Friday, December 19, 2008
The Christmas Album: Deanna
Day Nineteen of our Holiday countdown has dawned, along with the keen realization that Deanna Durbin's long years of retirement from the business of show seems much more understandable now that this particular image has emerged from the vault. Hollywood dress designers aside, the Canadian born Edna May Durbin blended a classically trained, lush voice with a sparkling personality that is hard to describe but highly enjoyable to witness on film. Despite the fact that she was a mere fourteen when her singing talent burst forth in Three Smart Girls (1936), like horror movies and later Abbott and Costello, Durbin's slim shoulders are often cited as lifting Universal from its artistic and financial coma, "saving" the ramshackle studio from bankruptcy with the sheer force of her mezzo-soprano voice and engaging manner.
At first under contract to MGM, they let her slip through their fingers while mulling over their preference for Durbin or Garland, (with whom Deanna warbled in the 1936 MGM short, Every Sunday). Universal snagged her services thanks to producer Joe Pasternak, who paired Durbin with veteran director Henry Koster, beginning with her appearance in that first feature, which consisted of her fixing up her divorced parents' lives, (despite the fact that little was wrong with them from an adult viewpoint). This was followed rapidly by One Hundred Men and a Girl (1937), in which she straightened out maestro Leopold Stokowski's relations with many poor musicians, and nine other movies followed in rapid succession, in which Deanna played every variation possible as a Miss Fix-It with some phenomenal pipes, even as she became, with each passing year, more interestingly self-assured, and, despite attempts to quell Mother Nature, a very bodacious young lady, (which may account for two rather unfortunate early marriages off screen to older men).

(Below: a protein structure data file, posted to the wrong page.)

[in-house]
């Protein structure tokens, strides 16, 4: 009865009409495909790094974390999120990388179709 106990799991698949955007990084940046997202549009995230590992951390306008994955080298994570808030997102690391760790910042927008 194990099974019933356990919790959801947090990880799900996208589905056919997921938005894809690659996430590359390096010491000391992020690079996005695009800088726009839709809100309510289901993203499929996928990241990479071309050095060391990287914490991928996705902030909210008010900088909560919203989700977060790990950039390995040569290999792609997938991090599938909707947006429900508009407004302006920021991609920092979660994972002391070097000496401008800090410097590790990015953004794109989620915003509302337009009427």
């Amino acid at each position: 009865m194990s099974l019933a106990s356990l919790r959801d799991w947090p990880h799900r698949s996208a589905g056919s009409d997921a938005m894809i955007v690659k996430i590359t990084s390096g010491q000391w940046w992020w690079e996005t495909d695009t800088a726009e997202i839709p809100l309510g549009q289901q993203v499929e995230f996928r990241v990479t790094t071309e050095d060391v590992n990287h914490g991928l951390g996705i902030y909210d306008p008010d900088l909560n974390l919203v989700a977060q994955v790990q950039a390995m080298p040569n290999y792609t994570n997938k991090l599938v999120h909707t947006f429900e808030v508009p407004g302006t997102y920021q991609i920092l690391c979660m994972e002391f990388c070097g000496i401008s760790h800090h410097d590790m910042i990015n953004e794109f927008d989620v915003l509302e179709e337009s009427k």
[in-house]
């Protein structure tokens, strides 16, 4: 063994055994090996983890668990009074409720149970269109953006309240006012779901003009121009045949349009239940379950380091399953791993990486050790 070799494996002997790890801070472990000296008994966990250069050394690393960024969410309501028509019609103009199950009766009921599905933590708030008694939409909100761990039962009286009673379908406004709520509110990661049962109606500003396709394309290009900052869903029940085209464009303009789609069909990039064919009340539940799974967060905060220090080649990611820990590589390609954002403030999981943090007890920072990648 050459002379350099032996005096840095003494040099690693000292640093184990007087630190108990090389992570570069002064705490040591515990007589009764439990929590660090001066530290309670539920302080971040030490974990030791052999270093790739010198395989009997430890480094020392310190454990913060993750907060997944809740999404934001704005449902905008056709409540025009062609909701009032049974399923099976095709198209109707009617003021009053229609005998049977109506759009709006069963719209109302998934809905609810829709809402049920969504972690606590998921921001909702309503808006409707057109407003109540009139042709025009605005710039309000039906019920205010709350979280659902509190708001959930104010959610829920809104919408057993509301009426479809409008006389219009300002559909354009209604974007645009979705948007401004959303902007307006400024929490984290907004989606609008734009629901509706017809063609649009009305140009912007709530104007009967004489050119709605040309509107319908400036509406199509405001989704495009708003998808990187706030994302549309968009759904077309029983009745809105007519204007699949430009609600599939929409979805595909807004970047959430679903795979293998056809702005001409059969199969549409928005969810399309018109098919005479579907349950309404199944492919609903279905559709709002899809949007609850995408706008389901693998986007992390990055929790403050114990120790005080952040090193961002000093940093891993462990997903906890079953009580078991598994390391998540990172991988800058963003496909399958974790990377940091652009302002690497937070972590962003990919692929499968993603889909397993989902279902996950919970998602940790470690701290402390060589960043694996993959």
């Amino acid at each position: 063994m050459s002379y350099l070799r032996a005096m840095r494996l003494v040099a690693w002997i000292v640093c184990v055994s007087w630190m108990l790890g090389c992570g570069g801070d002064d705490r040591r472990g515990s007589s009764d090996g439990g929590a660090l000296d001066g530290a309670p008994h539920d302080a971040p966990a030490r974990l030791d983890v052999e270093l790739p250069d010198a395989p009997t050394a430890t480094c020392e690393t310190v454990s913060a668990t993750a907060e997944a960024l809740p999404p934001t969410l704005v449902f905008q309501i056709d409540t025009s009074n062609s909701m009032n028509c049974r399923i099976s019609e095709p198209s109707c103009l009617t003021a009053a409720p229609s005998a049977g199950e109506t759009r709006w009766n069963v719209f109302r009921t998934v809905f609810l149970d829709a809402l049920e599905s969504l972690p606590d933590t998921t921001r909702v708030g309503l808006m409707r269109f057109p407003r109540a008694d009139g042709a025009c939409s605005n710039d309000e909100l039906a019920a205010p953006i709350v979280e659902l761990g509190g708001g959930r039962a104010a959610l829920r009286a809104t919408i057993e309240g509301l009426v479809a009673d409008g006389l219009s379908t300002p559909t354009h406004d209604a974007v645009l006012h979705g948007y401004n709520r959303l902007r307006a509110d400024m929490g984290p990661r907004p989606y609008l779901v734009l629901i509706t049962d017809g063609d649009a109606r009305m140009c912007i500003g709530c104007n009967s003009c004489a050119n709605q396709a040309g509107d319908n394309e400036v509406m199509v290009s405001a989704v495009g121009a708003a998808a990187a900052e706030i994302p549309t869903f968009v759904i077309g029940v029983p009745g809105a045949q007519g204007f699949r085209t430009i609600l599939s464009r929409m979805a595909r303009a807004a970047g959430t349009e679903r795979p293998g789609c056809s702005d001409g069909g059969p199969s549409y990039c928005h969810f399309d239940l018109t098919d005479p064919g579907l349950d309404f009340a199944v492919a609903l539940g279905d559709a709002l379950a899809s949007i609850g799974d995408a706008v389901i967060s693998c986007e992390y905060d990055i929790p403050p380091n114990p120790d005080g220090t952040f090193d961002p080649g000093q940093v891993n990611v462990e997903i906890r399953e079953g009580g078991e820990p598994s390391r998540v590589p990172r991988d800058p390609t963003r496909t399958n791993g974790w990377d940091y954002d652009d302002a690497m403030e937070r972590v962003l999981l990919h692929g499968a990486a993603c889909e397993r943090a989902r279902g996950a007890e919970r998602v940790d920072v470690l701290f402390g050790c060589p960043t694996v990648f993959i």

This string of films, culminating in one of this viewer's favorite of her recently rediscovered films, was the gossamer farce, It Started With Eve (1941). In this film Durbin deftly stole scenes from that fine ham, Charles Laughton while playfully bringing out previously unrevealed likable qualities in her romantic leading man, Robert Cummings. While most observers seem to look askance at her post-Pasternak films at Universal, Frank Borzage's His Butler's Sister (1943), Robert Siodmak's noirish Christmas Holiday (1944) (with a non-dancing, very earnest Gene Kelly!) and the delightful musical mystery, Lady on a Train (1945), which was directed by her future husband, Charles David, are among Durbin's most entertaining and intriguing later films.
As she matured, the intelligent young woman became, despite her 400k per movie, an astute critic of her own screen persona, and longed for a truly private life, which she chose in 1949 at twenty-eight, moving to a French village, Neauphlé-le-Château, where she has since ignored all offers to emerge. Deanna Durbin once brushed off the fulsome praise heaped on her during her career by pointing out that "Just as Hollywood pin-up represents sex to dissatisfied erotics, so I represented the ideal daughter millions of fathers and mothers wished they had."